The person who taught me that it might be OK to cry at work was a co-worker I will call Peg.  I admired Peg tremendously.  She was always calm in chaos and seemed unflappable, no matter what happened.  Peg was the type of person who, when I complimented an outfit, laughed and said, “Thanks, this was Plan B.  My toddler projectile vomited all over the first choice.”  Peg was the person who, when you arrived at the office at 8:15 to discover there were people in the lobby for an 8:30 meeting that nobody had told you about, would effortlessly spirit them into the nicest conference room, bring them coffee, and even remember which person preferred a diet soda, all while you were cursing as you scrambled to put words on some PowerPoint slides so that you could seem like you were prepared.

One day, when I found unflappable Peg crying in the ladies’ room, I figured that something tragic must have happened, like a death in the family.  When I asked what was wrong, she said matter-of-factly, “Nothing really.  I cry when I’m angry.  The stupid photocopier kept jamming and it made me so mad, I had to come in here and cry a little bit.  I’m getting over it now.”

Her comment stuck with me: “I cry when I’m angry.”  I am also an angry crier, but I did not realize it until she said those words.  I remembered a time when a former boss ambushed me into having a sensitive conversation that I was not prepared to have. There was some friction on our team at the time, and I had some ideas on how to improve the frayed relationships.  It was a difficult topic for me, and I had not yet had time to rehearse the dialog until the emotion drained out of it.  Almost immediately after I started talking, I started to choke up and the tears came.  Still, I managed to get out the message, which was what I believed to be a thoughtful, constructive action that our team could take to work better together.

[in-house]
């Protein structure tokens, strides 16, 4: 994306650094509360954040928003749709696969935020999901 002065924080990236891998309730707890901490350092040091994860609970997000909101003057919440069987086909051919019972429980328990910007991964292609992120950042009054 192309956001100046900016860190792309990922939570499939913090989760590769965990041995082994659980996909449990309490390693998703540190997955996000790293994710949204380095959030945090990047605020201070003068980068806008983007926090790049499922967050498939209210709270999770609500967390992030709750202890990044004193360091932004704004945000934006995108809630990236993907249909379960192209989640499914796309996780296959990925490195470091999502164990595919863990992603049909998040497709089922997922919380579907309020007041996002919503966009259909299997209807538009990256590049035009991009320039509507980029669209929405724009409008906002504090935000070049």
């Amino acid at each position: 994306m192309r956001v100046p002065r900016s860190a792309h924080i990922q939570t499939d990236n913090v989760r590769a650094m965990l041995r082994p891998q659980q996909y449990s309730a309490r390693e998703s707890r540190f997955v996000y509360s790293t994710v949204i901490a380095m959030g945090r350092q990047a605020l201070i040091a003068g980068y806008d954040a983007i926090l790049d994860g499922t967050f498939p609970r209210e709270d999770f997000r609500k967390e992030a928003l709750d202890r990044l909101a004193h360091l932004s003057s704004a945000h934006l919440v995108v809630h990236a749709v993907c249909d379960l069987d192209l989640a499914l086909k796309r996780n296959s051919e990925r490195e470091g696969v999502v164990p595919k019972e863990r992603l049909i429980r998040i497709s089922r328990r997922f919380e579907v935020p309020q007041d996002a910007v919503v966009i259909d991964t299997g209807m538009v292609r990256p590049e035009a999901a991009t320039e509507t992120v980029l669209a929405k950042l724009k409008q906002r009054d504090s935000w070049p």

The boss came unglued.   He immediately got defensive, changed the subject, and needless to say the issue of our team dynamic was not solved.  At the time, I could only imagine that my crying in his office had somehow transformed me in the boss’ mind into a petulant child, or an emotional spouse, or an irrational crazy person. Maybe the message simply failed to resonate as valid feedback because it was delivered through tears.  I now realize that it was not the boss’ fault; neither of us had been equipped to understand my angry tears, let alone process this stereotypically female reaction in a professional way.

Like me before Peg’s epiphany, we recognize crying as a signal of grief, emotion, and even joy, but not anger.  We hide tears at work behind closed doors to avoid upsetting others, or maybe we learn to emote in a way that we think is more office-appropriate, to avoid appearing weak or upsetting those around us.  After all, men’s anger can tend to manifest itself in ways that are easily recognized:  Raised voices, bold gestures, cursing.  I once had an angry colleague who kicked a hole in the wall of his office.  Had Peg raised her voice at the uncooperative photocopier, any observer would have recognized her “anger-appropriate” reaction for what it was.  She would not have felt the need to hide in the ladies’ room to spare others the discomfort of watching her process her anger by crying.

We do not receive a lot of training or guidance on how to deal with tears at work.  What could we do differently?  The next time you encounter a colleague crying in the office, please try not to dismiss the person as emotional, sad, or hormonal.  What should you do?

Seeing someone cry can be uncomfortable and one way to help deal with your reaction is to focus on understanding the other person. It is perfectly acceptable to ask whether anything is wrong.  It is also perfectly acceptable, especially if the tears begin during a situation with the potential for an angry reaction, to ask whether you said or did something to make the person angry.  You might be surprised by the answer.  Either way, offering up a box of tissues is always appreciated.